Trade Union Bill opposed inside and outside Fife Council HQ

Restrictions of the right to strike and tougher laws on picketing are among the measures in the Trade Union Bill which will be opposed by Fife Council this week.

Restrictions of the right to strike and tougher laws on picketing are among the measures in the Trade Union Bill which will be opposed by Fife Council this week.

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Opposition to the UK Government’s plans to introduce its Trade Union Bill will be voiced both inside and outside Fife House in Glenrothes this Thursday.

Fife Trades Council, Fife People’s Assembly and a number of trade unions will stage a demonstration against the Bill outside Fife Council’s headquarters from around 8.30am.

Then inside the council chamber, during a meeting of the full council due to begin at 10am, Ian Waddell, on behalf of the joint trade unions, will have the opportunity to address members.

Councillors will also be involved in debating two motions – one from Councillor David Ross, Labour administration leader, and one from Councillor Brian Goodall, SNP group leader – both opposing the introduction of the Trade Union Bill.

Measure in the Bill include introducing thresholds for industrial action, limiting the right to strike; introducing a 14-day notice period to taking industrial action; bringing in limits on ‘facility time’ (paid time off to carry out trade union duties) for public sector workers; restricting trade unions’ use of social media during industrial disputes; making unlawful picketing a criminal offence; and ending the process of ‘check-offs’, whereby subscriptions are deducted from the salaries of workers who are members of a trade union.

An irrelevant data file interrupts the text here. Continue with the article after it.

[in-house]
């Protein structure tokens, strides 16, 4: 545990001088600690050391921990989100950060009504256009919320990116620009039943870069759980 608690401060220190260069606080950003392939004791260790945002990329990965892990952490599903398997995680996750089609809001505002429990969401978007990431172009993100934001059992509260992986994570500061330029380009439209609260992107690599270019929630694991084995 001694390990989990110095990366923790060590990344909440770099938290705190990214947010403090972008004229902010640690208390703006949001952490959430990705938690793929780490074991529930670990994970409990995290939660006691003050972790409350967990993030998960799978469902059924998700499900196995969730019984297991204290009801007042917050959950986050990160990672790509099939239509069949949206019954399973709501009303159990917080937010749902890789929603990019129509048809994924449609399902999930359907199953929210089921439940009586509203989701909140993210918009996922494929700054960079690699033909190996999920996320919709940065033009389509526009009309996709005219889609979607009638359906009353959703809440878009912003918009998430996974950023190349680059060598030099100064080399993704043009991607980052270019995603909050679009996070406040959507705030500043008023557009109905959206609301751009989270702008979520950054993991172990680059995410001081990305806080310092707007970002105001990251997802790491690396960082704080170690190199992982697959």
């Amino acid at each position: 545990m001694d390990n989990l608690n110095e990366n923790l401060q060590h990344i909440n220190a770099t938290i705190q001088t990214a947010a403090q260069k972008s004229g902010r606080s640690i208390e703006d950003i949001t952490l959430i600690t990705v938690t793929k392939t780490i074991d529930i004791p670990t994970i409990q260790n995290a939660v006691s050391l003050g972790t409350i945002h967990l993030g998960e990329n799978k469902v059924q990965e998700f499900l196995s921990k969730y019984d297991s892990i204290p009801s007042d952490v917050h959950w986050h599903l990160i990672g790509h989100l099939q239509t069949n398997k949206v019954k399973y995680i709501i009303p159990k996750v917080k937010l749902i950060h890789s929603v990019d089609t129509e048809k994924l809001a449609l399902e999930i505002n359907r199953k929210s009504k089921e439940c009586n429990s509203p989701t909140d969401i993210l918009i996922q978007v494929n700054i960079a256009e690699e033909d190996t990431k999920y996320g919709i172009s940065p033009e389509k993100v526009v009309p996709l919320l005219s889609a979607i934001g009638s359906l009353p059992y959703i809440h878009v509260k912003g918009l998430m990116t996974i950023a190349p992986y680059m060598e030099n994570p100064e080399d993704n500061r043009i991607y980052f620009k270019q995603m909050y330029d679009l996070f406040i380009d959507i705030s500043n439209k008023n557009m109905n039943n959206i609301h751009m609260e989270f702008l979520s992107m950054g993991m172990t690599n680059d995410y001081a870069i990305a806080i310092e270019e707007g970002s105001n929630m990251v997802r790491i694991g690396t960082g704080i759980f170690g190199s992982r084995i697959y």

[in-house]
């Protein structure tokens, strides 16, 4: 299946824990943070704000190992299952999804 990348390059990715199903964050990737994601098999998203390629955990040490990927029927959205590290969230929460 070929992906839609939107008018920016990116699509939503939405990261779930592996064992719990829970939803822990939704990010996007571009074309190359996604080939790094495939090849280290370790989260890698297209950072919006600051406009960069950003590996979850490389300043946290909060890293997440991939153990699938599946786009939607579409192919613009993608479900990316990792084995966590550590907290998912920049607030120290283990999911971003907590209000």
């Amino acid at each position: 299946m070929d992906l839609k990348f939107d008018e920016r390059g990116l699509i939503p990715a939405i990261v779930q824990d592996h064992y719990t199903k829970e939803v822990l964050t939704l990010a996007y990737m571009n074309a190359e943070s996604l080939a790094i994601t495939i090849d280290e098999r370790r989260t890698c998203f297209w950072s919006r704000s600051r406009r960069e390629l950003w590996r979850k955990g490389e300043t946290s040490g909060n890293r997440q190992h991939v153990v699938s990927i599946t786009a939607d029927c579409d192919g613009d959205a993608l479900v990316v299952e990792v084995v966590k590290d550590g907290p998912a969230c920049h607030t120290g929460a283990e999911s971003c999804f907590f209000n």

The motion by Cllr Ross states that the Trade Union Bill would “restrict the ability of this council to engage in good industrial relations practices with our workforce and their representatives”.

He adds: “The council believes the collection of union dues through the check-off arrangement, from which the council receives income, is part of our collective and contractual arrangements with the trades unions and one which we will defend and support.”

Cllr Ross is also calling on the council to commit not to use agency staff to break or weaken industrial action and to continue to support arrangements that afford trade union representatives sufficient resources to enable them to carry out their duties.

Cllr Goodall’s motion says the measures in the Bill are “an ideological attack on organised workers, that they are unnecessary and are in contravention of workers’ human rights”.

He is calling on the council to note both the different approach to industrial relations advocated by the Scottish Government and the recent memorandum of understanding signed by First Minister Nicola Sturgeon and the Scottish Trades Union Congress, which states that the UK Government should agree to the full devolution of a number powers over matters including the minimum wage, and trade union and employment laws.

Both motions call on councillors to agree to the leader of the council writing to the UK Government to express Fife Council’s opposition to the Bill.